Starring Keith Carradine, Valentina Vargas, Bill Duke, Andréa Ferréol, Bernard Fresson, Marc de Jonge, Rebecca Potok, Jacques Martial, Sérgio Godinho, António Rosário, Dominique Hulin, Gordon Heath, Joe Abdo
Directed by Samuel Fuller
Street of No Return is Sam Fuller’s final theatrical film, but unfortunately, in terms of quality, it’s closer to Thieves After Dark than his previous work. But where Thieves After Dark is just plain bad, there are shreds of potential throughout Street of No Return. The story itself isn’t half bad, but what sinks the film from being the exciting, pulpy revenge story that it’s trying to be is that it’s edited like an arthouse film. In A Third Face, Sam Fuller relates that after he turned in the finished film to his producer, Jacques Bral, Bral then spent the next year completely re-editing the film however he saw fit. Who’s to say how Fuller’s cut would’ve differed, but in its released state it’s fair to say that Street of No Return is something of a shambles. Perhaps this has something to do with there being 13 credited people for editing, along with Sam Fuller as “Editing Supervisor.” Sheesh!
I don’t mind a film that obscures its story, allowing it to slowly unfold over the course of the film, but for a film like this with such a straightforward story it doesn’t make a lot of sense. The film opens with an incredibly striking shot of a man getting struck in the face with a hammer, the first hit in a massive race riot on the city streets. Across the way, a wild-haired homeless drunk (Keith Carradine) stares at the liquor store on the other side of the riot. His desire for hooch is strong, but he’s not stupid. He waits until everyone’s cleared out.
While desperately trying to reach the only unbroken bottle of whiskey on a top shelf, the man spots a red-haired woman that he recognizes from his pre-bum life. He silently follows her back to her home, and then catches a glimpse of a dark-haired woman that triggers a nearly 30-minute flashback sequence that (sort of) informs us of who these people are and how they came to be where they are (sort of). I say “sort of” because the film is never very direct (which is ironic in a Fuller film), but it does get its general point across. Slowly, and not very well, but I guess it could’ve been worse. At least there is a story in this one!
Due to the issues with the editing, and the general feeling of potential hanging around the fringes of the story, Street of No Return feels a lot like Shark!. Clearly for Sam Fuller fans, this isn’t the kind of thing you want to hear, but it’s the truth. I don’t think editing would solve all the problems, as there are inherent issues related to the lack of an adequate budget, but I do think that a lot of the film’s arthouse style could be pulped up to match the story and it would result in a much more entertaining and Fuller-esque picture. Here is yet another instance where I wish I could get ahold of Fuller’s original script to uncover what his true intentions for the film were.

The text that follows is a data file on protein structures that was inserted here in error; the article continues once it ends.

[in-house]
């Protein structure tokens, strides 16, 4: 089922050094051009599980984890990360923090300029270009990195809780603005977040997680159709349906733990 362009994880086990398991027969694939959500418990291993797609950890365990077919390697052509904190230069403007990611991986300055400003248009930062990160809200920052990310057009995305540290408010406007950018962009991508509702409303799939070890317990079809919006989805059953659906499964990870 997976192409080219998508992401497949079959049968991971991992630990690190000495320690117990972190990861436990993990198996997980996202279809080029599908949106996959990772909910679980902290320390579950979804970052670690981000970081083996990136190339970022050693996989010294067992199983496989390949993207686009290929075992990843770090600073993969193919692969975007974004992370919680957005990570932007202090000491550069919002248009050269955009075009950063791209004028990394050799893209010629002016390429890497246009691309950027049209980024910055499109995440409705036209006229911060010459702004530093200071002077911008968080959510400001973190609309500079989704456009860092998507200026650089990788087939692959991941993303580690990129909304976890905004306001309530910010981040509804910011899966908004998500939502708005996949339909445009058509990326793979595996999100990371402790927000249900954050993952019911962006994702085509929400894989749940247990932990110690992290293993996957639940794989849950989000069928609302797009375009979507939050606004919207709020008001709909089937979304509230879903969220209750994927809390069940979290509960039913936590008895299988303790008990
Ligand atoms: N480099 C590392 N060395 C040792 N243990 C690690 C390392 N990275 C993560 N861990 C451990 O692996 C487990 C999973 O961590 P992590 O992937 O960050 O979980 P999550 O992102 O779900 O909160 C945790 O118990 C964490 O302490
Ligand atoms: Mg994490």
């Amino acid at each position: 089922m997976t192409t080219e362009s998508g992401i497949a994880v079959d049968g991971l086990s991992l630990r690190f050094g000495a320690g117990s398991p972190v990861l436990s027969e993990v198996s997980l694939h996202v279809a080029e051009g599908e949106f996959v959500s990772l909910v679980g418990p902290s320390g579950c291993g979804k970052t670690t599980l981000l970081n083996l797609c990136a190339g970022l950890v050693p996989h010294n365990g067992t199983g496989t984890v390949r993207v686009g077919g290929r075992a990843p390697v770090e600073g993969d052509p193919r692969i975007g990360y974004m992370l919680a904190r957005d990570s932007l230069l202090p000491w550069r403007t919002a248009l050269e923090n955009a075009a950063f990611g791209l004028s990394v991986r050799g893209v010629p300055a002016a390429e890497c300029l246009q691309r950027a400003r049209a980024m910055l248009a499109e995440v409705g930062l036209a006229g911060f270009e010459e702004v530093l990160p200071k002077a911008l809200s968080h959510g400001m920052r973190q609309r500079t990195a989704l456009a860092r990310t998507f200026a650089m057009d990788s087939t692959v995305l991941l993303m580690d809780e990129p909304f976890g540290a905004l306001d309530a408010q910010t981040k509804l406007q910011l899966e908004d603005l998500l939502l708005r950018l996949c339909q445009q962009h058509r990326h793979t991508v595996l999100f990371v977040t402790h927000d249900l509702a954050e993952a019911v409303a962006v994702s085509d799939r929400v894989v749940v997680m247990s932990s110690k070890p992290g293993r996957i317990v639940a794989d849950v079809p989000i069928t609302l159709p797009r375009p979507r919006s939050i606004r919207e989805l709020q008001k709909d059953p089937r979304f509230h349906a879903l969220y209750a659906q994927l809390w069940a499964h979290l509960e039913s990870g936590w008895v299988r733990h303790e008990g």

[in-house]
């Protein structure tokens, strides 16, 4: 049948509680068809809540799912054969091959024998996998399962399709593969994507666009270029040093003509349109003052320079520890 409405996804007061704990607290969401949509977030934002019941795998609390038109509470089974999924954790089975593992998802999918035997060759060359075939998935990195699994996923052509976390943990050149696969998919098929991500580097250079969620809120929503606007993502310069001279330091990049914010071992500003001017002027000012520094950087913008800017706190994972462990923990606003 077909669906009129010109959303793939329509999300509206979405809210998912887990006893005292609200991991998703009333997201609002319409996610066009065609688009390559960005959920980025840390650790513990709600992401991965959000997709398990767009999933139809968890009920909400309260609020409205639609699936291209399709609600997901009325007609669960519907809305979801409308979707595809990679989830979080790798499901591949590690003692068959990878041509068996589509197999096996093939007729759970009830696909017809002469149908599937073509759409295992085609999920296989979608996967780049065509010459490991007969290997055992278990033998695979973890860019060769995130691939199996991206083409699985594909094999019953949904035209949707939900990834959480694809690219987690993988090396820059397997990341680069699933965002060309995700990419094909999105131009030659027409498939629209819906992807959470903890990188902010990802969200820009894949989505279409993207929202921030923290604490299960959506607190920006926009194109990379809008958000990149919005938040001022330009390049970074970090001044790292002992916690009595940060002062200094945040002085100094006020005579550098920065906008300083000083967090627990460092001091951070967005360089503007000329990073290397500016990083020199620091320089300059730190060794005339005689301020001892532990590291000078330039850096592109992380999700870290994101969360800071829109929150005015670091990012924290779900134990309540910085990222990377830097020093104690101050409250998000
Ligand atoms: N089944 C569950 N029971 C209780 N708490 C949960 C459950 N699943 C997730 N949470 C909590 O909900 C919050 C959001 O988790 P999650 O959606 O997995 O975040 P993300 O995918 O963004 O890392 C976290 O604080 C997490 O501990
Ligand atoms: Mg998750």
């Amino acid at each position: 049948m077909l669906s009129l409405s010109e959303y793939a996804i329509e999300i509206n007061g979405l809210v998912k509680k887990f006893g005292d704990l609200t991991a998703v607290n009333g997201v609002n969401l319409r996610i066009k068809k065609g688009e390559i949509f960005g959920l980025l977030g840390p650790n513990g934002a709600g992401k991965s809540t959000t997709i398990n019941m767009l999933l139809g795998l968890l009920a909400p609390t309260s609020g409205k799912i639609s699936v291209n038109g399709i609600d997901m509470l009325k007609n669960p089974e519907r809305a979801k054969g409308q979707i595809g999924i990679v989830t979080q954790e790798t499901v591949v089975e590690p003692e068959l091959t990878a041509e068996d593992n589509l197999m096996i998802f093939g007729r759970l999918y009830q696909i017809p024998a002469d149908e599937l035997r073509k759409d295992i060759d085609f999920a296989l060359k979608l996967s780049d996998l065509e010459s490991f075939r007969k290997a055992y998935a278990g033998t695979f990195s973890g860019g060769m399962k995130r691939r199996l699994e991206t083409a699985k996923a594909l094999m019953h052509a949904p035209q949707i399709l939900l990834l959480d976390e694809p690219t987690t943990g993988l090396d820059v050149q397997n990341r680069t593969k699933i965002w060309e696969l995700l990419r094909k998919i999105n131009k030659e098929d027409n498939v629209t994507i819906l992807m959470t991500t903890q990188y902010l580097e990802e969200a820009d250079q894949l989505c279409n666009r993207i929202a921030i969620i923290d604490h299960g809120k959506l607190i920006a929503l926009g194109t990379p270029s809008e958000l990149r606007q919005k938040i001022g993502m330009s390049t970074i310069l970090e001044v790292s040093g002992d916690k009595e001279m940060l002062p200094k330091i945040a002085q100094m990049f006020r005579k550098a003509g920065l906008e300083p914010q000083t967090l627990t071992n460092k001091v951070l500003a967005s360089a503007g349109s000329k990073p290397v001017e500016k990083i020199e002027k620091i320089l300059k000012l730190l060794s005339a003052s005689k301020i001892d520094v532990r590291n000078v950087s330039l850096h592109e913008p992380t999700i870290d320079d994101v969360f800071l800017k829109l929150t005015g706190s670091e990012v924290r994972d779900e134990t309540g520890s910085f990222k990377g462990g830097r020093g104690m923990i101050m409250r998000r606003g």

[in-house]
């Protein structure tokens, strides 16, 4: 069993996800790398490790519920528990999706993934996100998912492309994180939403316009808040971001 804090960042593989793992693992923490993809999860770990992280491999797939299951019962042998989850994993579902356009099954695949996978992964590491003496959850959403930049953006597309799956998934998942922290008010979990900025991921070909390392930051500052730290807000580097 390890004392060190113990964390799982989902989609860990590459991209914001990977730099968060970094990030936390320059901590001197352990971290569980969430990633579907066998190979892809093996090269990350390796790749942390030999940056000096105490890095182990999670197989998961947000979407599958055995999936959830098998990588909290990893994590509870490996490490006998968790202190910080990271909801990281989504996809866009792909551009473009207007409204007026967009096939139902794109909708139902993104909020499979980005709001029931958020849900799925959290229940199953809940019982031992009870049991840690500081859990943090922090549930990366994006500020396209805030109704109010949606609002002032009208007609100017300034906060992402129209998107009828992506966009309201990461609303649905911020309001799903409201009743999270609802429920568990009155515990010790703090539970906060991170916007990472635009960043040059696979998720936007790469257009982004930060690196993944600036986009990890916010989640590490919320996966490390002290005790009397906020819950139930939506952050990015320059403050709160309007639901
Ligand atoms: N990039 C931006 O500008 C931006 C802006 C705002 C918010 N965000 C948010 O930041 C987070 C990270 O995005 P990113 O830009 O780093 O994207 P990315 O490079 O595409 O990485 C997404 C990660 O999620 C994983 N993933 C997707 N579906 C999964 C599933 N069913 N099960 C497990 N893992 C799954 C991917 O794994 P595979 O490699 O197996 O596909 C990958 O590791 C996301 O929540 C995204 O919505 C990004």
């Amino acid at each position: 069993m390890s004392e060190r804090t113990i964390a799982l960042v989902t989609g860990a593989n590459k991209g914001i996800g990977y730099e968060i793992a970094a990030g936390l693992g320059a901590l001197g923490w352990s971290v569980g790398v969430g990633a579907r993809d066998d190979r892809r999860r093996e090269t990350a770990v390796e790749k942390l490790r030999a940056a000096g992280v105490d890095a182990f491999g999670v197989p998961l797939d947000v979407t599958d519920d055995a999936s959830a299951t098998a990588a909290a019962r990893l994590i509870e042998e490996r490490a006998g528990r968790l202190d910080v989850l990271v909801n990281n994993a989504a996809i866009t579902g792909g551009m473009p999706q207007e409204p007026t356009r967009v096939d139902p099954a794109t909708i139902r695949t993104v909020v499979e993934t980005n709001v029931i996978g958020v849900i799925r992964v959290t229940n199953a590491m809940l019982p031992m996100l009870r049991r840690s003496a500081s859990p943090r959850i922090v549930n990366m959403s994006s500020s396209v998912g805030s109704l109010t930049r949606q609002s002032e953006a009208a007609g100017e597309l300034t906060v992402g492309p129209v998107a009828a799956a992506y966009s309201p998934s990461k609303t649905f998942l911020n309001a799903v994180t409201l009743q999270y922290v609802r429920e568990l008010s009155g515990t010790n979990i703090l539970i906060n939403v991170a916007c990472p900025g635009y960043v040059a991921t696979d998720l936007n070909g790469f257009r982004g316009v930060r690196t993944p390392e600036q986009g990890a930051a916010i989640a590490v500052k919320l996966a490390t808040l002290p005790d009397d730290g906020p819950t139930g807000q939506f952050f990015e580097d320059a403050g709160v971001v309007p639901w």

Through all the editing haze, the good news is that Street of No Return has a lot more vitality than Thieves After Dark did. Neither film contains anything close to the raw power exhibited in White Dog, but Street of No Return gets a lot closer. The film is filled with nicely composed, cinematic images, something that Thieves After Dark had very little of. The excellent composition here is even more impressive given the fact that the film was made completely on-location in Portugal, with Fuller drawing inspiration and making the most out of what was available to the low-budget production.
Many of the film’s individual scenes are exciting and interesting unto themselves, but they don’t really add up to a movie that draws you in and makes you care. Keith Carradine does the best with what he’s given, but some of the writing feels at odds with his character. I mean, if I were taken in by the police for a murder I didn’t commit, even if I could only talk in a raised whisper, I think I’d try to explain myself instead of just going along with the cops without much of a fight.
Street of No Return is another late-period San Fuller film strictly for the hardcore completionist Sam Fuller fans. All others should spend their time on another street.